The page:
Venous Pooling

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Venous Pooling is also called as Venous distension.  It is the distension 
on the venous side of circuit due to the difference of the resistance and 
the fluid volume within each vessels.

For example, let's consider there are U shpe tubes as vessels.  In a U 
tubes with a distensible section at the bend, inflow and outflow pressures
are the same but the resistance to flow and the fluid volume contained in 
each tube vary with the orientation of the tube.  Especially, if the tube is
oriented with its bend downward increases the flow.  It is because the 
cardiovascular system we have is a closed circuit of constant blood, as contrast
to U-tube which is an open circuit with a fluid of unlimitedvolume.  In the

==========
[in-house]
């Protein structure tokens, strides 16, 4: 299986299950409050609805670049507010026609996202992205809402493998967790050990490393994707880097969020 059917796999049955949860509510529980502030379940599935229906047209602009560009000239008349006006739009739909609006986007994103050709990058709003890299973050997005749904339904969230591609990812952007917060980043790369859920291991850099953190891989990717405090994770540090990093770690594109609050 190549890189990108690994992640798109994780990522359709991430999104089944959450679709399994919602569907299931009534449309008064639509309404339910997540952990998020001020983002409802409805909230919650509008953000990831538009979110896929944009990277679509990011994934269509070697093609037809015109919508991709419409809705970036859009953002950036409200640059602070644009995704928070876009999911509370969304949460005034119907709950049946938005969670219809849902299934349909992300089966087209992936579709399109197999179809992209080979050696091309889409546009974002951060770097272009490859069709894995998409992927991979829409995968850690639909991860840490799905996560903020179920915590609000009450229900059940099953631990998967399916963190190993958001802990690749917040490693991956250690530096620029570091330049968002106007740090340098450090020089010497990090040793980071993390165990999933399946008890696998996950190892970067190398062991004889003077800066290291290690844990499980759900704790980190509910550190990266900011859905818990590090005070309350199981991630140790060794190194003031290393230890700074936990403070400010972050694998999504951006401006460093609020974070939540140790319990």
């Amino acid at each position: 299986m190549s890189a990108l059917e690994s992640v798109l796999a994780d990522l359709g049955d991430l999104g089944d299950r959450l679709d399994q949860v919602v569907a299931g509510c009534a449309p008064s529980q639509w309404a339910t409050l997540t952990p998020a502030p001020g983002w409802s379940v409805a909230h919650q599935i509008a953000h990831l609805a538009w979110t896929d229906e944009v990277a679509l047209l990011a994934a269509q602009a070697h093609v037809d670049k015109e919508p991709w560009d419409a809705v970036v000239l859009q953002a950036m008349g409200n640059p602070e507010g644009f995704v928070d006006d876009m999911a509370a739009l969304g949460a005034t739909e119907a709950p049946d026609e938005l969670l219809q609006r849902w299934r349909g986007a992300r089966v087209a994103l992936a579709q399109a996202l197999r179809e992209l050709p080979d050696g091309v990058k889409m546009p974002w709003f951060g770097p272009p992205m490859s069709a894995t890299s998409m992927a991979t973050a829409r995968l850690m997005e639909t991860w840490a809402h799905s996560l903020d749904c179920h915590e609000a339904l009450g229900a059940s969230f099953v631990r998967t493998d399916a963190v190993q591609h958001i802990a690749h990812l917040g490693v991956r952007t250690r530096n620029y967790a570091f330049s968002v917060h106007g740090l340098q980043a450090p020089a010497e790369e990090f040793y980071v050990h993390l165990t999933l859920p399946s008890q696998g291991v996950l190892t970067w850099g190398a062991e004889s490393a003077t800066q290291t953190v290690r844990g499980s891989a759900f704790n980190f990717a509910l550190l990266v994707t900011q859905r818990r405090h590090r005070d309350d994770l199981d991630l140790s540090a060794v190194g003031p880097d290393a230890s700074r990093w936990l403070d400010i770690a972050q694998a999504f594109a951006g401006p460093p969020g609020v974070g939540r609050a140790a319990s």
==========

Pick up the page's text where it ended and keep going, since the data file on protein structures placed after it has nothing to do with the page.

dependent regions of the cardiovascular system, the distension will occur more 
on the venous than on the arterial side of the circuit, because the venous 
compliance is so much greater than the arterial compliance.  Such case can be 
explained when the arms are allowed to hang down the venous pooling is readily
observed on the back of hands.
This venous distension represents those caused by the hemorrhage of an equivalent 
volume of blood from the body. 
 



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Sample Problems:






Why does the distension occur more on the venous than the arterial side 
of the circuit? 




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Answers:





Because the venous compliance is much greater than the arterial compliance.
 




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For more information on this topic, please refer to Berne & Levy , Pages 214-216

Also, check out the following links that may be helpful:

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No!
Please don't make me go to any of those pages!
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This page was written by Sang Ho Ma, #612-58-5771 shma@scf.usc.edu , a student in this course.

BME 403 Pages maintained by the T.A., Douglas Miles.